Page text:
2.- Remember The Rule of Seven.It will take an average of seven impressions before people take any kind of action. So don’t get frustrated when your close friends or colleagues don’t all rush to respond to your first email appeal. We are in the age of digital distraction, keep reaching out to them. Crowdfunding is a contact sport, the seven contacts don’t guarantee a commitment it’s just the minimum number of times they need to see your call to action to even respond. Along with the rule of seven, remember the SW-4 formula: Some will, some won’t, so what, stick with it.
1.- Persevere through the dead zone.
In a crowdfunding campaign, the zone between 50 to 75 percent funded is commonly referred to as the dead zone. We just cleared the toughest part, which is moving past the 50 to 60 percent funded benchmark. As you’re reading this, we’ve recruited 100 backers and raised over $20,000 of our goal.
Most of the time dead zones or lulls in our sales occur because of inactivity. If you’re in a lull or not getting the results you want, you’ve got to double down and persevere through that natural mid-point lull or deadzone. My daily non-negotiable is 20 personal contacts (email and Facebook don’t count). I don’t stop my work day or go to bed at night until I’ve made at least 20 personal contacts.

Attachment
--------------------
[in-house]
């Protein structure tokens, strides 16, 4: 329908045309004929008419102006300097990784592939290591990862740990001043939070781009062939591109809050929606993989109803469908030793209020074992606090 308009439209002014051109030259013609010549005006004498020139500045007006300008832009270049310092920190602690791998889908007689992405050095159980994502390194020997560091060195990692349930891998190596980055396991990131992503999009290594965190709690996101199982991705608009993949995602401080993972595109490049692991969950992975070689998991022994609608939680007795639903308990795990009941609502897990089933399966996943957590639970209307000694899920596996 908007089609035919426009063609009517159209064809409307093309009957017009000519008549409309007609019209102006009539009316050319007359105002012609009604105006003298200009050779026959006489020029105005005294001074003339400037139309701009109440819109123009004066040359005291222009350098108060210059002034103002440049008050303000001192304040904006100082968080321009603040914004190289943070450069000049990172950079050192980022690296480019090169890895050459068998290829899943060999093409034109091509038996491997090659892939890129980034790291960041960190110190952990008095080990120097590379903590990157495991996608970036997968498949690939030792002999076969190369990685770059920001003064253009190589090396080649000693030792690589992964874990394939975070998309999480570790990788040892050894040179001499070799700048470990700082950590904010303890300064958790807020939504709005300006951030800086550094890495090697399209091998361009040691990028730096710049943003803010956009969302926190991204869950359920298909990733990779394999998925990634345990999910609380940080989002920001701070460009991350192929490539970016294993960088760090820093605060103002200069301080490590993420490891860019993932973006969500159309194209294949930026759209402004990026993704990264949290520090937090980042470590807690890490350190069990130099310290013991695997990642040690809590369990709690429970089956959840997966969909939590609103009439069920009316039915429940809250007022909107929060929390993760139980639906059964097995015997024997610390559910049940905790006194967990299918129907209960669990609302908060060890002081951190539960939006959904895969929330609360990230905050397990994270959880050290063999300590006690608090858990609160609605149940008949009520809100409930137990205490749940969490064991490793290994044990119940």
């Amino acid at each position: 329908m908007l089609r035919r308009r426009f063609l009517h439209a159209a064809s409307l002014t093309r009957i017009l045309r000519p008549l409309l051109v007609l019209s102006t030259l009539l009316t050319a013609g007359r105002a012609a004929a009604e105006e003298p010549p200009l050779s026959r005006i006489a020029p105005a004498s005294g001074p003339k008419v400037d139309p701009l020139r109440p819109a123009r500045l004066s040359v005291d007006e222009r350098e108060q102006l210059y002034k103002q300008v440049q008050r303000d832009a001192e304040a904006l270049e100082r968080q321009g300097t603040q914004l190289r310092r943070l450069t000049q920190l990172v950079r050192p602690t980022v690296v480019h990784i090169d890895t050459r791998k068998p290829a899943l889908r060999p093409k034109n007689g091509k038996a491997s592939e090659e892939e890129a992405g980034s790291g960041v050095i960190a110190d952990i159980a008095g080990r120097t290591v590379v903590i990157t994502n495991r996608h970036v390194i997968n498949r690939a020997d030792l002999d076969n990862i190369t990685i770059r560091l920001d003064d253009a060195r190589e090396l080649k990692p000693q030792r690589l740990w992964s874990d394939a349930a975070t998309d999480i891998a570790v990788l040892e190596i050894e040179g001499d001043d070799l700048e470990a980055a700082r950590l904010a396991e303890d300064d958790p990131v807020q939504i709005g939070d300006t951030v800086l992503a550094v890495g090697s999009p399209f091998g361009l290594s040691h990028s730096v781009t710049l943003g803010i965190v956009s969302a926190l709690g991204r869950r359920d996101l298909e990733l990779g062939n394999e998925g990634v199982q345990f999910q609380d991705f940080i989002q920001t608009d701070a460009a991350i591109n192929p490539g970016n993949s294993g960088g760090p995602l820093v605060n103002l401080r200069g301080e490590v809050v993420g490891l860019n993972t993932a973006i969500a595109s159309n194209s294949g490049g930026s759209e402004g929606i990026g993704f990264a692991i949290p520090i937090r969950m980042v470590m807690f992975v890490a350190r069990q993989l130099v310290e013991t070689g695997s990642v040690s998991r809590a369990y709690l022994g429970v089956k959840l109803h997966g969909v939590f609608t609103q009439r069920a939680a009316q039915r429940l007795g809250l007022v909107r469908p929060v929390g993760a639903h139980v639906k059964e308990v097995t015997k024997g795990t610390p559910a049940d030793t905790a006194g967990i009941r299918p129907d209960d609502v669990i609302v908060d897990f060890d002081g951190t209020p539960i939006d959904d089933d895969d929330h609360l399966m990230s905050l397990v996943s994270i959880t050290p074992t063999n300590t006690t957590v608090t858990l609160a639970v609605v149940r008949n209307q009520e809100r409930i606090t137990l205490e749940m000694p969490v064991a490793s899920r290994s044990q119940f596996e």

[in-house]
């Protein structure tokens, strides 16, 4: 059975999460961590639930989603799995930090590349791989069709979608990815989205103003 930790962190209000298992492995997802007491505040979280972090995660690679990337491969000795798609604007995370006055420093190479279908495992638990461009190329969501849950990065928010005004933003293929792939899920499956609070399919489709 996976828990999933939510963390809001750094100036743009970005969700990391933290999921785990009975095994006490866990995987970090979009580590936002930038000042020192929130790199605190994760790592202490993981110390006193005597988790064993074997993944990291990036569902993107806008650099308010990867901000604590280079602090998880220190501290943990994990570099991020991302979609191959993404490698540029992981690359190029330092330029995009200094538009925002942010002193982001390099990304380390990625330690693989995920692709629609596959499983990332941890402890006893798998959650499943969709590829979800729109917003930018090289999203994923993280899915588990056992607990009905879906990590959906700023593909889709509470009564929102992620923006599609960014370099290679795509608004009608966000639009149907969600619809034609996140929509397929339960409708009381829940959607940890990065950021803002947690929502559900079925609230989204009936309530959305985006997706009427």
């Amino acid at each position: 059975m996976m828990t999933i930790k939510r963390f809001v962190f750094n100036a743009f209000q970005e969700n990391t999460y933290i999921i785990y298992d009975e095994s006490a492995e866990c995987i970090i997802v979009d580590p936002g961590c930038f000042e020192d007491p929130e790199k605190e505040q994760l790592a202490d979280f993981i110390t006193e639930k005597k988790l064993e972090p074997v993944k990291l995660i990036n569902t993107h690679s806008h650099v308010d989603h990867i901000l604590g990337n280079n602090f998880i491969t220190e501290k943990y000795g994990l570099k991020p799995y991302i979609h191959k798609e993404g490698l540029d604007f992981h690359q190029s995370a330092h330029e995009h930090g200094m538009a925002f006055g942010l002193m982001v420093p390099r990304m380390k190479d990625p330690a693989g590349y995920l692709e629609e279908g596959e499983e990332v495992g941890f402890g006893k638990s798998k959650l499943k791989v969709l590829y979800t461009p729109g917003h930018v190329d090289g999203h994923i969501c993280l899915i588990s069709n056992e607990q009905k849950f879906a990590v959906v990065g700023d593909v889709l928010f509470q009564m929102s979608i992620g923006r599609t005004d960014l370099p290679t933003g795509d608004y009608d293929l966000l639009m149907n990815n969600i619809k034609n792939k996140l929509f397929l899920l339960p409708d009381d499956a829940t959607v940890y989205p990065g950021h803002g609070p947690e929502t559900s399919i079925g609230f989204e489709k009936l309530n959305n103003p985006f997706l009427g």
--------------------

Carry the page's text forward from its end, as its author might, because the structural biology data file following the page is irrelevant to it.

Perspective: Kickstarter is actually NOT new.
Kickstarter isn’t new, just the online portion of it. I was doing Kickstarter before there was Kickstarter. For 12 years as a college coach, fundraising was a huge part of my job. I was writing letters, making phone calls and wining and dining boosters to raise money for my lacrosse program. I bet you do the same activities. That stuff is what we called “social media” back in the dark ages when I was coaching.
So this Kickstarter thing isn’t new. It’s about mobilizing and engaging your community. I’ve been doing that every day that since 1996 and I bet you do the same daily as well. The annual operating budget for my college team was $45,000 but we never had all those funds in one lump sum. Something we can probably all relate to right?
I had to raise $30,000 of it at the start of each year. So in essence I was running a crowdfunding campaign every year. Making phone calls, holding benefit dinners, speaking to civic groups and sitting in a dunk tank. Would you believe I even auctioned myself off as a butler for 24 hours to some lucky bidder? I didn’t realize how many business development activities got away from me over the years until I started this campaign.
Warning: You will expose yourself and be exposed. Running a Kickstarter campaign feels like you’re running a marathon naked. You expose yourself by publicly putting your goal out there for the world to see. You will often feel like you are in this all alone (which is why I recommend partnering with someone on your campaign). My daily lonely, public, naked updates are here. You will also be exposed, your failures become immediately obvious to the world. Did you get off to a slow start? Have a prolonged plateau? Have an inability to finish strong down the stretch in the closing days? Understand that you are 100% responsible for your results.